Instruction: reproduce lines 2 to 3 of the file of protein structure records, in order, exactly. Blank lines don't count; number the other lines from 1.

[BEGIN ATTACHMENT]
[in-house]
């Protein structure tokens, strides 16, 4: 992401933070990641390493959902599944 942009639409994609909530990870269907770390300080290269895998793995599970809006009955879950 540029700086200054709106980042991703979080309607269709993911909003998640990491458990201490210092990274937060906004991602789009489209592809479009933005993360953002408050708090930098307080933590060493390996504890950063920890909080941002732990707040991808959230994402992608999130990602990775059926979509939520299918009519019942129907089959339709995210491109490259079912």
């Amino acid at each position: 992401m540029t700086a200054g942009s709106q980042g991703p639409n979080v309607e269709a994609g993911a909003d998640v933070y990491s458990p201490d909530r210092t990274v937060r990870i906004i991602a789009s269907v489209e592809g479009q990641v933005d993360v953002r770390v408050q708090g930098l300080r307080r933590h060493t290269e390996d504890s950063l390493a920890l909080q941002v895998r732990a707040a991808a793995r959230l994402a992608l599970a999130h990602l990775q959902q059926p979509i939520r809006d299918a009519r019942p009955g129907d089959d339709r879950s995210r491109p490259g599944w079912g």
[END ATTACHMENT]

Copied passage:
């Protein structure tokens, strides 16, 4: 992401933070990641390493959902599944 942009639409994609909530990870269907770390300080290269895998793995599970809006009955879950 540029700086200054709106980042991703979080309607269709993911909003998640990491458990201490210092990274937060906004991602789009489209592809479009933005993360953002408050708090930098307080933590060493390996504890950063920890909080941002732990707040991808959230994402992608999130990602990775059926979509939520299918009519019942129907089959339709995210491109490259079912």
């Amino acid at each position: 992401m540029t700086a200054g942009s709106q980042g991703p639409n979080v309607e269709a994609g993911a909003d998640v933070y990491s458990p201490d909530r210092t990274v937060r990870i906004i991602a789009s269907v489209e592809g479009q990641v933005d993360v953002r770390v408050q708090g930098l300080r307080r933590h060493t290269e390996d504890s950063l390493a920890l909080q941002v895998r732990a707040a991808a793995r959230l994402a992608l599970a999130h990602l990775q959902q059926p979509i939520r809006d299918a009519r019942p009955g129907d089959d339709r879950s995210r491109p490259g599944w079912g």